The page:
No fuel means no deliveries of other just in time items…like electronics, shampoo, car parts, fertilizer, oh and things like, I dunno, food.

No gas.  No fuel to truck food in.  No food.

There’s a cheerful thought.  Panic buying of gas leads to shortages of everything else across the board, including food.

Now imagine that hitting where you live.  Grocery stores start running out of food because there are no deliveries…leading to panic buying of groceries in your neighborhood.

How long would you last not being able to buy food right now?  There are food shortages across the world right now, water as well.  Just-in-time delivery, plus a rotting American infrastructure, plus commodity shortages around the world…that equals catastrophe for urbanized areas of the world.

If even one of these crucial links in the chain drops out, disruptions across the entire system result.

Systemic disruptions can lead to the crash of the entire system.  As megacorporations grow fat off of wringing out the slack in the system, Americans grow increasingly dependent on the system just to survive.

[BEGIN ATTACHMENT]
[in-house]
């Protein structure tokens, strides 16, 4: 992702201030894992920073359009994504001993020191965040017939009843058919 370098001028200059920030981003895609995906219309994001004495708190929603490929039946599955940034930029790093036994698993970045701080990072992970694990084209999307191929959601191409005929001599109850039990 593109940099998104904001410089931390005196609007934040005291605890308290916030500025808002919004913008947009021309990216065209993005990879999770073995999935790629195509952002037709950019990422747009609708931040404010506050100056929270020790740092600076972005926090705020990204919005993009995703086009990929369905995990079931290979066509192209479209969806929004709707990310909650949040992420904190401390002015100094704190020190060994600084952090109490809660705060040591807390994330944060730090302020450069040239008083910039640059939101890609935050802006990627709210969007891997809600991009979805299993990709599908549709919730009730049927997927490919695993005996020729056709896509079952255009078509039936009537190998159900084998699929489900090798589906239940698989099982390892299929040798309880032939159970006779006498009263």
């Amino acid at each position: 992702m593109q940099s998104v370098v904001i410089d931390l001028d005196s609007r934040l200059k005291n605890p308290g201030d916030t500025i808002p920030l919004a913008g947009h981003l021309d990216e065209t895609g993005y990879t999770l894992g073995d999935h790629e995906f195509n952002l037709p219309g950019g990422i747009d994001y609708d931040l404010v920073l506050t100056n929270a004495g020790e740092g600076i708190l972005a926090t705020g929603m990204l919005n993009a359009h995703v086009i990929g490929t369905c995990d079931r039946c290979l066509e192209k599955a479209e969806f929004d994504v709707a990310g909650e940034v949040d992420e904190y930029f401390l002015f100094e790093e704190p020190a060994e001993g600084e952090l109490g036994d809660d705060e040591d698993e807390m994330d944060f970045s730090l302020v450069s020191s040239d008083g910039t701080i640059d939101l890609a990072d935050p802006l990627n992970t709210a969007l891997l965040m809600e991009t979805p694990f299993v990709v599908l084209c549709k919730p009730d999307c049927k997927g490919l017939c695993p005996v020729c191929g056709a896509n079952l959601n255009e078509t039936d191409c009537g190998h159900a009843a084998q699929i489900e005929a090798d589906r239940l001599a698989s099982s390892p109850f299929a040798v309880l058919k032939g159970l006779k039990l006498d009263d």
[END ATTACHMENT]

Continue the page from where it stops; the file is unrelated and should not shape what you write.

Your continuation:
And if the system does crash, then what?  You’re betting on the Federal government, this government, OUR government, to save you?

Good luck on that.  What do you think would happen where you lived if there was no gasoline and no diesel within a full tank’s drive of your house for a period of seven days?  What would happen, honestly?

System crash.

We’re seeing chaos in that part of the country.  I’m pretty scared, my parents and brother live there.  They’re doing alright according to Dad, but those gas shortages are beginning to take their toll.  Lines are bad.  People are cutting way back on activities now.  They’re having to miss work and school.  Another couple of weeks of this and things could be bad.